Her television experience was dreadful. When the show’s staff overheard her doing an impression of her mother’s accent, they tried to get her to do it for the cameras. “It all freaked me out.”
Lim is grateful that she maintained self-belief against the odds, but it took until her mid-20s to seek therapy and learn how to protect herself. Afterward, she realized who she wanted to be. “It’s amazing how the truth slips through our fingers.”
Today, Lim’s manic schedule is a struggle she’s delighted to have. “At the women’s march before everything went viral, I remember thinking to myself, ‘I’m not just an artist, I want to be an activist.’ Now what I say has more weight.”
She says she receives messages every day from newly vocal listeners as far-flung as Australia and Sweden, telling her of threats to women’s rights all over the world. Everyone from rock duo Tegan and Sara to comedian Amy Poehler and actress Debra Messing are fans.
“Feminism is pop right now.” -MILCK
There’s hate mail, too. When she collaborated with YouTube on an International Women’s Day video, Lim noticed 60,000 dislikes to 30,000 likes on the day of publication. The comments were a wake-up call. “‘You fucking Asian whore, go back to where you came from,’” she quotes, shrugging it off. “I must be doing something right.”
A couple months after our hike, Lim calls to confirm news she wasn’t ready to divulge earlier: MILCK has inked a deal with Atlantic Records. She plans to announce this development to her fans via a handwritten letter (which you can read here). I pose to Lim that it’s an interesting move, given activism’s increased marketability. Currently, being woke is a lucrative sales tactic. Just look at Katy Perry’s latest “political pop” song, “Chained to the Rhythm,” or Lyft’s initiative to donate to the ACLU. Is it difficult to maintain an authentic fight while knowing you’re filling up a corporation’s coffers?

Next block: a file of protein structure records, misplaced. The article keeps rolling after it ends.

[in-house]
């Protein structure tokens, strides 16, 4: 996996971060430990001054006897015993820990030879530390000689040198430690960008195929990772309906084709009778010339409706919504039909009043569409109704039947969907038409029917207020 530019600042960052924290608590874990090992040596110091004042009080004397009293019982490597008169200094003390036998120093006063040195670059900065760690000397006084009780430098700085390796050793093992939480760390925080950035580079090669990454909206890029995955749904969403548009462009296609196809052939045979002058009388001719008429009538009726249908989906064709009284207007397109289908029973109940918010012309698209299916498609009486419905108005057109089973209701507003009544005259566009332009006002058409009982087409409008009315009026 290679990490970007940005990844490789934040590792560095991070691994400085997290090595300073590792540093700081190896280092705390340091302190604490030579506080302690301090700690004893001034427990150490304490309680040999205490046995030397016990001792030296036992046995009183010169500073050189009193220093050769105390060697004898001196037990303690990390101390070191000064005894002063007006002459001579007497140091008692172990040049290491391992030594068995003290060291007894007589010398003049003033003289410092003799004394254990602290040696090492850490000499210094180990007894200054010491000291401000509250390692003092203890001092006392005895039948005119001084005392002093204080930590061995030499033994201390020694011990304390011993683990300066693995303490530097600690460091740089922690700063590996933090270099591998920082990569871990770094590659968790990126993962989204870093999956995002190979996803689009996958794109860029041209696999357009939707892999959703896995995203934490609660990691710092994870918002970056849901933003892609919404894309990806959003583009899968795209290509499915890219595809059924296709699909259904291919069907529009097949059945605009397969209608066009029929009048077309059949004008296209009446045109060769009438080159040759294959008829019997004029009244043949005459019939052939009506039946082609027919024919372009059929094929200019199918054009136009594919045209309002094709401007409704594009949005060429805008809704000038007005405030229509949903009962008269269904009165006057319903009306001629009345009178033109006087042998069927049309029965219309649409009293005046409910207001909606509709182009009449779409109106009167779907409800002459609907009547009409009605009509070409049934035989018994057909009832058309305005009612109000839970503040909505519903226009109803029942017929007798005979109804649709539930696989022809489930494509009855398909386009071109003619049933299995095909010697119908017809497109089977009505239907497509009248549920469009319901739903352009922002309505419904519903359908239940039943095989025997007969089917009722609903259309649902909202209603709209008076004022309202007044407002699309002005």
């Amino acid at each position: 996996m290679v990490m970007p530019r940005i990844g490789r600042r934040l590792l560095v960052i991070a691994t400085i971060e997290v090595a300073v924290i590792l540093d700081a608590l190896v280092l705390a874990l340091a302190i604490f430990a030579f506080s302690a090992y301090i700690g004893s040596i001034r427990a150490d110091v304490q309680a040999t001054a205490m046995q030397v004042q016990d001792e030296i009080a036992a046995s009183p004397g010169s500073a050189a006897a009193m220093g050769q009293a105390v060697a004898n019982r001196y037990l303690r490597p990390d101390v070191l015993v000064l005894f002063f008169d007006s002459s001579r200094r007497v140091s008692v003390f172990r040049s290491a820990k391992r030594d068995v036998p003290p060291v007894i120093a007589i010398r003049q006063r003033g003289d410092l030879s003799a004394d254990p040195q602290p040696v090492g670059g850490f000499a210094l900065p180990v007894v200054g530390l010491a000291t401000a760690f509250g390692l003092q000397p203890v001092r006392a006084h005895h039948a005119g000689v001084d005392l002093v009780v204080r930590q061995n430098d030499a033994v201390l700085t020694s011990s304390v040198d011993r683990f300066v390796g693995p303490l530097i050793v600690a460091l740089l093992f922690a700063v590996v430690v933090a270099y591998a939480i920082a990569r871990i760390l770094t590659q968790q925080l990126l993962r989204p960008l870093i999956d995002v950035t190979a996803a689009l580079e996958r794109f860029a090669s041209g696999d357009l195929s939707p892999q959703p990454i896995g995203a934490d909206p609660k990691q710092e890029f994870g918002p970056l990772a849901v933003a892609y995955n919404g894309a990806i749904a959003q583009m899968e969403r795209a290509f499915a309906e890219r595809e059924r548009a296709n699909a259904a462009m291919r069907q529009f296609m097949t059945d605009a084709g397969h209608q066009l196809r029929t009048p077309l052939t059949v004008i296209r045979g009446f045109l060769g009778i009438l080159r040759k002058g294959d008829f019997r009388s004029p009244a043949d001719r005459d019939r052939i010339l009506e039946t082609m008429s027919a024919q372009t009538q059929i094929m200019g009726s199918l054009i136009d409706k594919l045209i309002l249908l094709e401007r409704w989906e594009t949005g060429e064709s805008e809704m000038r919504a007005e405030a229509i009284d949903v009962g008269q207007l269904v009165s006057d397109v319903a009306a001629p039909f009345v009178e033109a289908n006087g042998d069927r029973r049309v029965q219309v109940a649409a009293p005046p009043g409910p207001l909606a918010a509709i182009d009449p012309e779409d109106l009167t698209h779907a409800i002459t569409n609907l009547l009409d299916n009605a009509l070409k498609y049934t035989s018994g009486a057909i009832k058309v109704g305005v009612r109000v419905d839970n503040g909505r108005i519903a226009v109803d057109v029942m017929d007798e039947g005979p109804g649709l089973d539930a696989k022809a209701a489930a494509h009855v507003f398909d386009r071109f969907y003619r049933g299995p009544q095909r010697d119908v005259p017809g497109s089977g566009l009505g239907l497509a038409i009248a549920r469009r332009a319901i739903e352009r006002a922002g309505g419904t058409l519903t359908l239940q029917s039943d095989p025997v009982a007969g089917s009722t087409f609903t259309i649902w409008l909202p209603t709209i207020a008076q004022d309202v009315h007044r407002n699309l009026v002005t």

“There’s something about who I represent that’s much bigger than me,” Lim explains. “What Asian-American woman at the age of 30 has signed to a major? I don’t know.”
Balancing her career with the women’s movement will be tough, but it’s something she says Atlantic Records — which she chose to sign with, in part because of its female chairman and COO, Julie Greenwald — is working with her on. “Feminism is pop right now. We need to keep our eye on the long haul.”
Lim’s aim is to break the notion of what she terms “the exceptional woman,” a construct designed by men of a woman who raises a family, works and wears designer clothes. She offers the example of Ivanka Trump. “Nobody can sustainably be that and it's such a genius way of making women feel less than.”
Because “Quiet” was written at a time of isolation and darkness, the plan is first to rerecord the song and rerelease it via Atlantic. When she performed it at the women’s march, it took on a whole new meaning to her. Lim wants to capture that joy. “I want to inject more hope and community into the song. I want to provide that for my fans,” she says.
She’s also been writing new material, which she says is both personal and chimes with the current political climate. “As a minority female, everything I do is inherently political,” MILCK says. “I encounter things the mainstream doesn’t understand. I want to write songs about my story so I can give people space to live it with me or to use it for their own lives.”
[Correction: Portions of this story were changed after publication to remove an inaccuracy regarding the nature of Milck's past abusive relationship and to correctly reflect her relationship with her parents.]